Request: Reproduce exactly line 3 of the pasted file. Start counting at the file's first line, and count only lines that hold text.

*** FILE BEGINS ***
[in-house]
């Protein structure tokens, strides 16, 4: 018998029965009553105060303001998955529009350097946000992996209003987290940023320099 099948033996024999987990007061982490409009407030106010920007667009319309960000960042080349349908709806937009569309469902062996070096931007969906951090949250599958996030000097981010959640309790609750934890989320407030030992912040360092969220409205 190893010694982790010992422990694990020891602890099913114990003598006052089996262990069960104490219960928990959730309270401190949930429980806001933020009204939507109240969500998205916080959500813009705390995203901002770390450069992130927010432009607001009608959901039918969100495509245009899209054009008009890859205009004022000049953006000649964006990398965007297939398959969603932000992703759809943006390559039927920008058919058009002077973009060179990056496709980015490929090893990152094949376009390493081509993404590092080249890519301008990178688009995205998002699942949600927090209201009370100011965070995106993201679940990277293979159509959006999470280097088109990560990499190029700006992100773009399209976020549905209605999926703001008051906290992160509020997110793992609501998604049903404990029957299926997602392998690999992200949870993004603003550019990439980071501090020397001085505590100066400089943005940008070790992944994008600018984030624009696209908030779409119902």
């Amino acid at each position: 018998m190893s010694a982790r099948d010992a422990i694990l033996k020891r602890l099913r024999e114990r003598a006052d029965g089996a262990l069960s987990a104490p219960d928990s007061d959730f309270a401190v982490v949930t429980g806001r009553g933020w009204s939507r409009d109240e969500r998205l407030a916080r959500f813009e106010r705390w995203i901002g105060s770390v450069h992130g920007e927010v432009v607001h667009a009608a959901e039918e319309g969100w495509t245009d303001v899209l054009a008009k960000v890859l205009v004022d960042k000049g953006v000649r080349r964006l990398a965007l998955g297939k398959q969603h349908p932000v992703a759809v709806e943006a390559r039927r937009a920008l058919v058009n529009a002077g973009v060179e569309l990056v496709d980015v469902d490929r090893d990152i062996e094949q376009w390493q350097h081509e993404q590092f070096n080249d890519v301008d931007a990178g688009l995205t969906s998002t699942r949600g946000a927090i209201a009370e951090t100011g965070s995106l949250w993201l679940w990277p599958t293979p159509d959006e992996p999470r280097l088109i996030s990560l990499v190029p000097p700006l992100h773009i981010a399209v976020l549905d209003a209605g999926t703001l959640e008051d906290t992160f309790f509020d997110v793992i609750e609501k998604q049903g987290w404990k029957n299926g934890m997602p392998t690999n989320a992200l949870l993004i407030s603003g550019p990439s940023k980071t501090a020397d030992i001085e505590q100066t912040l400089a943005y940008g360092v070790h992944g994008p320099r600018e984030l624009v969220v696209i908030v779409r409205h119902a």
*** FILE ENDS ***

């Amino acid at each position: 018998m190893s010694a982790r099948d010992a422990i694990l033996k020891r602890l099913r024999e114990r003598a006052d029965g089996a262990l069960s987990a104490p219960d928990s007061d959730f309270a401190v982490v949930t429980g806001r009553g933020w009204s939507r409009d109240e969500r998205l407030a916080r959500f813009e106010r705390w995203i901002g105060s770390v450069h992130g920007e927010v432009v607001h667009a009608a959901e039918e319309g969100w495509t245009d303001v899209l054009a008009k960000v890859l205009v004022d960042k000049g953006v000649r080349r964006l990398a965007l998955g297939k398959q969603h349908p932000v992703a759809v709806e943006a390559r039927r937009a920008l058919v058009n529009a002077g973009v060179e569309l990056v496709d980015v469902d490929r090893d990152i062996e094949q376009w390493q350097h081509e993404q590092f070096n080249d890519v301008d931007a990178g688009l995205t969906s998002t699942r949600g946000a927090i209201a009370e951090t100011g965070s995106l949250w993201l679940w990277p599958t293979p159509d959006e992996p999470r280097l088109i996030s990560l990499v190029p000097p700006l992100h773009i981010a399209v976020l549905d209003a209605g999926t703001l959640e008051d906290t992160f309790f509020d997110v793992i609750e609501k998604q049903g987290w404990k029957n299926g934890m997602p392998t690999n989320a992200l949870l993004i407030s603003g550019p990439s940023k980071t501090a020397d030992i001085e505590q100066t912040l400089a943005y940008g360092v070790h992944g994008p320099r600018e984030l624009v969220v696209i908030v779409r409205h119902a």